Field Guide/Mammals/Eastern Cottontail

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Sylvilagus Floridanus (Eastern Cottontail)
Family: Rabbits and Hares
Size: Total Length: 12-16 inches (304.8-406.4mm) [1]

Tail Length: No more than 2 inches (25-54mm) [2]

Weight: 2-3 pounds (0.9-1.4 kg) [1]
Description: This large cottontail has long, dense fur that ranges in color from brown to grey. The underbody and tail are white. Some may have fur that looks patchy in color.[2]
Similar Species: The Eastern Cottontail has a patch of fur on its neck that may be yellow-brown to black which distinguishes it from other species.[2]

Range: The Eastern Cottontail is found in the middle to eastern parts of the United States and the northern parts of South America. They may be found in small parts of the southwest and northwest United States. In Minnesota specifically, they are grossly populated throughout the entire state.[3]
Habitat: This species lives in a variety of diverse habitats. These habitats include prairies, deserts, swamps, glades, and various types of forests. The Eastern Cottontail also may reside in areas that are more developed such as farms, pastures, and shrubs.[3]
Diet: This species is a herbivore. The Eastern Cottontail’s diet varies based on the time of year. In the winter, this species eats twigs and bark. In the summer, they eat green plants such as clover or grass. At times, the Eastern Cottontail may eat its droppings to consume nutrients.[1]
Activity: The Eastern Cottontail is most active at dawn and dusk. If the moon is out, they may be more active during the night. The Eastern Cottontail is more active in the winter than the summer especially during times when there is more snow and less food around. The species' highest activity level is in the winter, when the temperature is between 0 and 33 degrees Fahrenheit.[2]

Reproduction: Reproductive seasons vary based on the location of the animal. Cottontails living at higher elevations start their breeding seasons later than those living at lower elevations. The average gestation is 28 days. Most females have 3-5 babies per litter and have 3-4 litters each year. The Eastern Cottontail is prolific meaning the female can be bred shortly after giving birth. The female may abandon her babies if she gets pregnant again. The babies would then live alone in a ground nest for about three weeks.[1]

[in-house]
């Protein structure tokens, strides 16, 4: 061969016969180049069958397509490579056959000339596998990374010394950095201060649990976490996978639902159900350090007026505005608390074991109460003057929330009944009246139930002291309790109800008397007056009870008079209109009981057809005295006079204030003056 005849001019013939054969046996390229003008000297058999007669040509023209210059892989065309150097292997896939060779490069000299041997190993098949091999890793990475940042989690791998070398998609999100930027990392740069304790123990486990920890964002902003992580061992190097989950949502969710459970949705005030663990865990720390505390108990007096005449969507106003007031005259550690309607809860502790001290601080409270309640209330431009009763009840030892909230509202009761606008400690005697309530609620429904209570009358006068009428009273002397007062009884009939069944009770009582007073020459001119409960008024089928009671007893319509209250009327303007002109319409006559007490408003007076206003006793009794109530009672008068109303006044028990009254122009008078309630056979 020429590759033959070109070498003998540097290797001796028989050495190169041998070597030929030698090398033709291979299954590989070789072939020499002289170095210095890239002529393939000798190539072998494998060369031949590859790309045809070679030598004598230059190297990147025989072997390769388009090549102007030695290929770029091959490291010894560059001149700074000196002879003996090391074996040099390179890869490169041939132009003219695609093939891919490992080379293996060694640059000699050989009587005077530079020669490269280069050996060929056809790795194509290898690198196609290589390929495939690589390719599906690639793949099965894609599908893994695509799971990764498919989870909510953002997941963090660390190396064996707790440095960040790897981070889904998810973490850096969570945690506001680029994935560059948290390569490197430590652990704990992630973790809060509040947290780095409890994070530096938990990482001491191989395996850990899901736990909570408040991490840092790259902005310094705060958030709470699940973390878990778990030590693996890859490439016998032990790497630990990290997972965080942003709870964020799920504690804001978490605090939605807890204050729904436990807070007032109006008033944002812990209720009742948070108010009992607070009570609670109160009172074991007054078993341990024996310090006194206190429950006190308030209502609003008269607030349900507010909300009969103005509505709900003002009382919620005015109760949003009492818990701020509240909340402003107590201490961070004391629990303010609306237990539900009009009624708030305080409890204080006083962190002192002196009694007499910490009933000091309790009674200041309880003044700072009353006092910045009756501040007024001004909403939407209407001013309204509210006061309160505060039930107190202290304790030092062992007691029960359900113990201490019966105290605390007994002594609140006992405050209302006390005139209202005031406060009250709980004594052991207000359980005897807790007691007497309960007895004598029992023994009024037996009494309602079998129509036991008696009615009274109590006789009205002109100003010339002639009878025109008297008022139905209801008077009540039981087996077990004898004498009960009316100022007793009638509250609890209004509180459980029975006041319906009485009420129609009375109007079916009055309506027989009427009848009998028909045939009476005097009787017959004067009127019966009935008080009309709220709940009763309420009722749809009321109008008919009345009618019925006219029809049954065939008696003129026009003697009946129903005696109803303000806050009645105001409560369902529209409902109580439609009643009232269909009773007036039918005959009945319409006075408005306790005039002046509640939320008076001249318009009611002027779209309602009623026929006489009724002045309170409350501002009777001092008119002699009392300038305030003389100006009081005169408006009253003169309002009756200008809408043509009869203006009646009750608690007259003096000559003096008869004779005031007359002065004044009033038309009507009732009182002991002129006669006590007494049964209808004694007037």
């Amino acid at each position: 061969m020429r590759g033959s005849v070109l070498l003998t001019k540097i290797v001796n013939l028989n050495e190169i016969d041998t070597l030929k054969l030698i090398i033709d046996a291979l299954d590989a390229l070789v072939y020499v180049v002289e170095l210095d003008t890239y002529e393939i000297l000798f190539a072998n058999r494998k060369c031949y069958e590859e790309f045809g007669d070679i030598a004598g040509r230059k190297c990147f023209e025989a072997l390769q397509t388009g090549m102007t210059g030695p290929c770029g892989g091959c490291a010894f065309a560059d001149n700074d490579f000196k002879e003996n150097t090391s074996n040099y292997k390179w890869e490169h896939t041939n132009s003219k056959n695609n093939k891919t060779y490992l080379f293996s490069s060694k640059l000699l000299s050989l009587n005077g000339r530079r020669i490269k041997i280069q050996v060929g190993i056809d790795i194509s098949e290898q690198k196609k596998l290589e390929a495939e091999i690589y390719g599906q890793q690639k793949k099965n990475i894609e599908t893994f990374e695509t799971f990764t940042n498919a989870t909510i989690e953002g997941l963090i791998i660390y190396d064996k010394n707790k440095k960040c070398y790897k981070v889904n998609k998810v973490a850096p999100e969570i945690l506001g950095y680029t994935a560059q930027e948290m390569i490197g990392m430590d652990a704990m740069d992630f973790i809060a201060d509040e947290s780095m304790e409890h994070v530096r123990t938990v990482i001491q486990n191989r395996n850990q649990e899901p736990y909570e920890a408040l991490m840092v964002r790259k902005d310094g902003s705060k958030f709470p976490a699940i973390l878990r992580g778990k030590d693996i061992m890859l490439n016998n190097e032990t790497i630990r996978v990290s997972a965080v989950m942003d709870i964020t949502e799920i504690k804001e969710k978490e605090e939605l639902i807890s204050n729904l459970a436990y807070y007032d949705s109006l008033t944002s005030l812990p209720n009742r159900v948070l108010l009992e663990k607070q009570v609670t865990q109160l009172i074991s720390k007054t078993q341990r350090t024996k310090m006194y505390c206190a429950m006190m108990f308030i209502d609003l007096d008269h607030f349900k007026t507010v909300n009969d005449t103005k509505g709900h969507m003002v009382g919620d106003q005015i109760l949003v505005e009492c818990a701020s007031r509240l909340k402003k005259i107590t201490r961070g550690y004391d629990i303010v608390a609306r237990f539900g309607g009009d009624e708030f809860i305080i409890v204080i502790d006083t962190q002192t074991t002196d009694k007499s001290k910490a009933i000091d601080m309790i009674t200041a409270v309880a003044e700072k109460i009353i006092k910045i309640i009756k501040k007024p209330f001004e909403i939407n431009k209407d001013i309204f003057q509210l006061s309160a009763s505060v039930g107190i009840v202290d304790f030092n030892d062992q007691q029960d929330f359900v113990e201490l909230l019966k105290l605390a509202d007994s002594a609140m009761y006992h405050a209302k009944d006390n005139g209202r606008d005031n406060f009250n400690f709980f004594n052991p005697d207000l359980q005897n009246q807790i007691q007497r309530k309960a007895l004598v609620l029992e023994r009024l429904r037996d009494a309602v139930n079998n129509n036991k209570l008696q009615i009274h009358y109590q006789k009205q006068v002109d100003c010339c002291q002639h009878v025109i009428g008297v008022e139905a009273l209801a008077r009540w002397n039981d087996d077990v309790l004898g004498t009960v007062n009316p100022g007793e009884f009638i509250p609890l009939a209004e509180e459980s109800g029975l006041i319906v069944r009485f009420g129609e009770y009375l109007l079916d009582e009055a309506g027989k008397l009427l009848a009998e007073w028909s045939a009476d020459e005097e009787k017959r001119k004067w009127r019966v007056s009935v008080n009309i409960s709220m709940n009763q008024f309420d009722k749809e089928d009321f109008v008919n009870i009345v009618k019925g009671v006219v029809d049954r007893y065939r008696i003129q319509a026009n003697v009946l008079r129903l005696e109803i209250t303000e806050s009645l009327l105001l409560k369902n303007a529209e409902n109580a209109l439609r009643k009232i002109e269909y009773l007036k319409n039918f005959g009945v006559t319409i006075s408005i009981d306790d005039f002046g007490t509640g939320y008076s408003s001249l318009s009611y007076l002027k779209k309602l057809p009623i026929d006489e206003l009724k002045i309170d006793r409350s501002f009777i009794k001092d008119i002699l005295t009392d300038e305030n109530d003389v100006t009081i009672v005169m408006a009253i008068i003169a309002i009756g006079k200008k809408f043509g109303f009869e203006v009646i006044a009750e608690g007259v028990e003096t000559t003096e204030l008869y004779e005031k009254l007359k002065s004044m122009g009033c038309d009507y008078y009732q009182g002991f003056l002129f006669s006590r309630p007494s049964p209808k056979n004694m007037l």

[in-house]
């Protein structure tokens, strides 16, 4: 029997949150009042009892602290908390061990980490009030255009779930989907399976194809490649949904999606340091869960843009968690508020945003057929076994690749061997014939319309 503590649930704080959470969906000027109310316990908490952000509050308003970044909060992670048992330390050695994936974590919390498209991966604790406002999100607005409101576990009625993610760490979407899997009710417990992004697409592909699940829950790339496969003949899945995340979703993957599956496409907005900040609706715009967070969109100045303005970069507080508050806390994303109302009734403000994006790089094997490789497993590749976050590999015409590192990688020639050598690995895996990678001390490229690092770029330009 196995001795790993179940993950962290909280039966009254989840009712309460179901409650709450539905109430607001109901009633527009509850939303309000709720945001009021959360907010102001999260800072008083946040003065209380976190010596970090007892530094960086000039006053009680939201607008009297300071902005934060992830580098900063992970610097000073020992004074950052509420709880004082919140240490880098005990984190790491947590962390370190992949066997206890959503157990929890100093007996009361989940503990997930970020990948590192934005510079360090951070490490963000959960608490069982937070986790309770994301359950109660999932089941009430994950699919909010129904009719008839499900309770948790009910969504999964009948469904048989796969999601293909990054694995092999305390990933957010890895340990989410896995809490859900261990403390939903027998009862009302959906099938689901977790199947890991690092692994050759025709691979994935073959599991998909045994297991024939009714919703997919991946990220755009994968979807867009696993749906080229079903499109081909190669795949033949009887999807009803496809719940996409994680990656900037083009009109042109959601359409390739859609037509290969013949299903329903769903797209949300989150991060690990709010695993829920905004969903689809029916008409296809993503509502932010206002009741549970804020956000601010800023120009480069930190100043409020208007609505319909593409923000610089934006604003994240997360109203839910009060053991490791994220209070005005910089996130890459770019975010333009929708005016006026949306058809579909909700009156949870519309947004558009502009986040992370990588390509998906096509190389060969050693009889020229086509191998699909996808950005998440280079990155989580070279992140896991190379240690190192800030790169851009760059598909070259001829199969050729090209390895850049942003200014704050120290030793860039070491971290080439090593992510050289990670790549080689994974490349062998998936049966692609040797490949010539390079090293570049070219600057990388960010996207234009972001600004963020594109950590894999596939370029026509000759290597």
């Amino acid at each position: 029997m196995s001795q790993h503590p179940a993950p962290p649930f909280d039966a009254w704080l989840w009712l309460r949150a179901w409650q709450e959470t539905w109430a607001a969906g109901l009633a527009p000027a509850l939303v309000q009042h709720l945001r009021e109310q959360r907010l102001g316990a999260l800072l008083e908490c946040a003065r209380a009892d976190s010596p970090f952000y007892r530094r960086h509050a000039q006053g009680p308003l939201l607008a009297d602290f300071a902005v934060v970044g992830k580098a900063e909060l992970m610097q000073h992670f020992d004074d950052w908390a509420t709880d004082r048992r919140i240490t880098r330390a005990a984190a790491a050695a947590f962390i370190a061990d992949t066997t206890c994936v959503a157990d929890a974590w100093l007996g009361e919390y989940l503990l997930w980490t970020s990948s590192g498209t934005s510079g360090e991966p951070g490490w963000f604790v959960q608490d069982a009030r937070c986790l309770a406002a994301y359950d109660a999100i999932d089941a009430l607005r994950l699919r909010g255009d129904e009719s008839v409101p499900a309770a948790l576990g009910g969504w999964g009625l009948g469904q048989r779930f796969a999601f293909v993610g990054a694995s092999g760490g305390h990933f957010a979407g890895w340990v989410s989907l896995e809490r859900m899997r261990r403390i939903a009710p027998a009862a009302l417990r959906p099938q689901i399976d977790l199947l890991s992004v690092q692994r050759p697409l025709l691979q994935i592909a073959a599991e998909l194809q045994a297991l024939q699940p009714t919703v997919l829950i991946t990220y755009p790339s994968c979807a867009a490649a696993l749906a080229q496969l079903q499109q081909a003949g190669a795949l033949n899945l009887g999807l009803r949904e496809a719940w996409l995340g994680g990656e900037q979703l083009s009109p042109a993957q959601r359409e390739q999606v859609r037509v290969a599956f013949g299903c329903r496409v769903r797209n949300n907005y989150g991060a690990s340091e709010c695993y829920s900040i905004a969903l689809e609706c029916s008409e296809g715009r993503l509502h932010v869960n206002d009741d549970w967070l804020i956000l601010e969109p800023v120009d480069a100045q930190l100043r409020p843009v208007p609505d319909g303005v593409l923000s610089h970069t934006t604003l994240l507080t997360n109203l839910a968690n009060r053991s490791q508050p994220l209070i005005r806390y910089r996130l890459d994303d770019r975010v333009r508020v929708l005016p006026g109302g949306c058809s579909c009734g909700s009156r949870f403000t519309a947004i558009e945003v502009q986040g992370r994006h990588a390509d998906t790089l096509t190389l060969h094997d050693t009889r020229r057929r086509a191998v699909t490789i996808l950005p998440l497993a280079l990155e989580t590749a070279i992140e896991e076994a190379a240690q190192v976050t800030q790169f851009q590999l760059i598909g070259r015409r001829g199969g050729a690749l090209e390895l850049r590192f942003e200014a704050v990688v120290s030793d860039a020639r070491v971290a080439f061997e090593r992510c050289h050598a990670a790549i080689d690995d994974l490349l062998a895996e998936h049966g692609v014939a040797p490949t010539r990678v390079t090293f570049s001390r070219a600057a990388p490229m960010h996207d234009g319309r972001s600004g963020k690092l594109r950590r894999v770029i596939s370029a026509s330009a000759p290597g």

Lifespan: The average lifespan of the Eastern Cottontail is 15 months in the wild. Their potential lifespan is 10 years, but most do not survive their second year.[2] In captivity, the Eastern Cottontail may die of shock instantly.[1]

Notes: According to the IUCN Red List, the Eastern Cottontail is of least concern for threatened species. Eastern Cottontails are a very common species in Minnesota. In fact, they are one of the most common mammals seen here. Most predators hunt Cottontails including humans who may enjoy eating their meat. Babies are the size of the human thumb at birth.
Eastern Cottontail

  1. a b c d e Minnesota Department of Natural Resources (2012), Eastern Cottontail,, retrieved (October 4, 2012) 
  2. a b c d e Chapman, J; Hockman, J (1980), "Sylvilagus Floridanus", Mammalian Species 136: 1–8,, retrieved October 4, 2012 
  3. a b Mexican Association for Conservation and Study of Lagomorphs; Romero Malpica, F; Rangel Cordero, H (2008), Sylvilagus floridanus,, retrieved (October 8, 2012)